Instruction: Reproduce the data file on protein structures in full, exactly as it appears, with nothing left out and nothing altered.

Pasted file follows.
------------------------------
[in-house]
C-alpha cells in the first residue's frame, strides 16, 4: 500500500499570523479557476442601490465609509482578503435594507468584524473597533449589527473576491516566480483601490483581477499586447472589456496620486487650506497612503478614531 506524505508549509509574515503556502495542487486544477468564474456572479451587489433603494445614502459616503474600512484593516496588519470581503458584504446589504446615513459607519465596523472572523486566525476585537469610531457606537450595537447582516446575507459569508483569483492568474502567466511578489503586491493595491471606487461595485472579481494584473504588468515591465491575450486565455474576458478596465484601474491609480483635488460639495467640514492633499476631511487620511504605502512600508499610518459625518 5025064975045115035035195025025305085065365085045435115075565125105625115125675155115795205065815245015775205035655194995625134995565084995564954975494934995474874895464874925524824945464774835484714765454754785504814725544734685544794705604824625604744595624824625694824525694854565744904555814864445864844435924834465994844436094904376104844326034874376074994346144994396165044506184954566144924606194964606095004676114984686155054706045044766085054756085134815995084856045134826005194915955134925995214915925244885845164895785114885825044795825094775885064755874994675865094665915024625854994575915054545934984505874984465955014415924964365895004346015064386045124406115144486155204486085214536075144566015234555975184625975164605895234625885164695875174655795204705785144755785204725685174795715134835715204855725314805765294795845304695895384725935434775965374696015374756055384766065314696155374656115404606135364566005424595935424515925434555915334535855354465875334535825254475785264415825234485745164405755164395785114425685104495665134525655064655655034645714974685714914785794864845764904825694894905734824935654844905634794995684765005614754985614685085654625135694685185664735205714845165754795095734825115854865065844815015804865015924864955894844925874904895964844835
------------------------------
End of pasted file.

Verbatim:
[in-house]
C-alpha cells in the first residue's frame, strides 16, 4: 500500500499570523479557476442601490465609509482578503435594507468584524473597533449589527473576491516566480483601490483581477499586447472589456496620486487650506497612503478614531 506524505508549509509574515503556502495542487486544477468564474456572479451587489433603494445614502459616503474600512484593516496588519470581503458584504446589504446615513459607519465596523472572523486566525476585537469610531457606537450595537447582516446575507459569508483569483492568474502567466511578489503586491493595491471606487461595485472579481494584473504588468515591465491575450486565455474576458478596465484601474491609480483635488460639495467640514492633499476631511487620511504605502512600508499610518459625518 5025064975045115035035195025025305085065365085045435115075565125105625115125675155115795205065815245015775205035655194995625134995565084995564954975494934995474874895464874925524824945464774835484714765454754785504814725544734685544794705604824625604744595624824625694824525694854565744904555814864445864844435924834465994844436094904376104844326034874376074994346144994396165044506184954566144924606194964606095004676114984686155054706045044766085054756085134815995084856045134826005194915955134925995214915925244885845164895785114885825044795825094775885064755874994675865094665915024625854994575915054545934984505874984465955014415924964365895004346015064386045124406115144486155204486085214536075144566015234555975184625975164605895234625885164695875174655795204705785144755785204725685174795715134835715204855725314805765294795845304695895384725935434775965374696015374756055384766065314696155374656115404606135364566005424595935424515925434555915334535855354465875334535825254475785264415825234485745164405755164395785114425685104495665134525655064655655034645714974685714914785794864845764904825694894905734824935654844905634794995684765005614754985614685085654625135694685185664735205714845165754795095734825115854865065844815015804865015924864955894844925874904895964844835